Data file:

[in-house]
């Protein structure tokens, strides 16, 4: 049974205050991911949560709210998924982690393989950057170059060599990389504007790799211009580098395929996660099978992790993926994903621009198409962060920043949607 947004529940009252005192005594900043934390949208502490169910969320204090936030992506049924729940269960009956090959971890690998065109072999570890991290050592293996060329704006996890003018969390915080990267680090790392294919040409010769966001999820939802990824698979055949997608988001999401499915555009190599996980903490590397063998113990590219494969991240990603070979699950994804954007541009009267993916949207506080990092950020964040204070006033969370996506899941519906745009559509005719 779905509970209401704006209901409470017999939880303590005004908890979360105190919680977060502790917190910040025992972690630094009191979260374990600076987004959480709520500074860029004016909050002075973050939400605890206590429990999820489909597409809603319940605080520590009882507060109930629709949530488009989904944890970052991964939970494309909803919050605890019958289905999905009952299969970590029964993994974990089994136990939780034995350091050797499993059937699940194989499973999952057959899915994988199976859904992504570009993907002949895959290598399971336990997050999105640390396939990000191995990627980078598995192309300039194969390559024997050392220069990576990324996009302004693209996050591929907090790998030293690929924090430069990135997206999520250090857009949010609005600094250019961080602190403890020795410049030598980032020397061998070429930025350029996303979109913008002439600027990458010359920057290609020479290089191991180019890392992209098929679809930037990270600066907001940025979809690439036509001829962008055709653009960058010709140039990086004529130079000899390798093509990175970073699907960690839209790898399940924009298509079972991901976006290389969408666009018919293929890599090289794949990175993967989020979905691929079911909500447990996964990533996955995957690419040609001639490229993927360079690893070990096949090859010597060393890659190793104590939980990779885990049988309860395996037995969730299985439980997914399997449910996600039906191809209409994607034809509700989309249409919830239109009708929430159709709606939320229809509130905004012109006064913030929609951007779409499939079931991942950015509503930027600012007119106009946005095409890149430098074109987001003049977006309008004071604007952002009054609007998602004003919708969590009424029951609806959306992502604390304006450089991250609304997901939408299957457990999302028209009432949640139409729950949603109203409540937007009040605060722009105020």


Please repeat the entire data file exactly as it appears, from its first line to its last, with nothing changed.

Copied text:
[in-house]
């Protein structure tokens, strides 16, 4: 049974205050991911949560709210998924982690393989950057170059060599990389504007790799211009580098395929996660099978992790993926994903621009198409962060920043949607 947004529940009252005192005594900043934390949208502490169910969320204090936030992506049924729940269960009956090959971890690998065109072999570890991290050592293996060329704006996890003018969390915080990267680090790392294919040409010769966001999820939802990824698979055949997608988001999401499915555009190599996980903490590397063998113990590219494969991240990603070979699950994804954007541009009267993916949207506080990092950020964040204070006033969370996506899941519906745009559509005719 779905509970209401704006209901409470017999939880303590005004908890979360105190919680977060502790917190910040025992972690630094009191979260374990600076987004959480709520500074860029004016909050002075973050939400605890206590429990999820489909597409809603319940605080520590009882507060109930629709949530488009989904944890970052991964939970494309909803919050605890019958289905999905009952299969970590029964993994974990089994136990939780034995350091050797499993059937699940194989499973999952057959899915994988199976859904992504570009993907002949895959290598399971336990997050999105640390396939990000191995990627980078598995192309300039194969390559024997050392220069990576990324996009302004693209996050591929907090790998030293690929924090430069990135997206999520250090857009949010609005600094250019961080602190403890020795410049030598980032020397061998070429930025350029996303979109913008002439600027990458010359920057290609020479290089191991180019890392992209098929679809930037990270600066907001940025979809690439036509001829962008055709653009960058010709140039990086004529130079000899390798093509990175970073699907960690839209790898399940924009298509079972991901976006290389969408666009018919293929890599090289794949990175993967989020979905691929079911909500447990996964990533996955995957690419040609001639490229993927360079690893070990096949090859010597060393890659190793104590939980990779885990049988309860395996037995969730299985439980997914399997449910996600039906191809209409994607034809509700989309249409919830239109009708929430159709709606939320229809509130905004012109006064913030929609951007779409499939079931991942950015509503930027600012007119106009946005095409890149430098074109987001003049977006309008004071604007952002009054609007998602004003919708969590009424029951609806959306992502604390304006450089991250609304997901939408299957457990999302028209009432949640139409729950949603109203409540937007009040605060722009105020």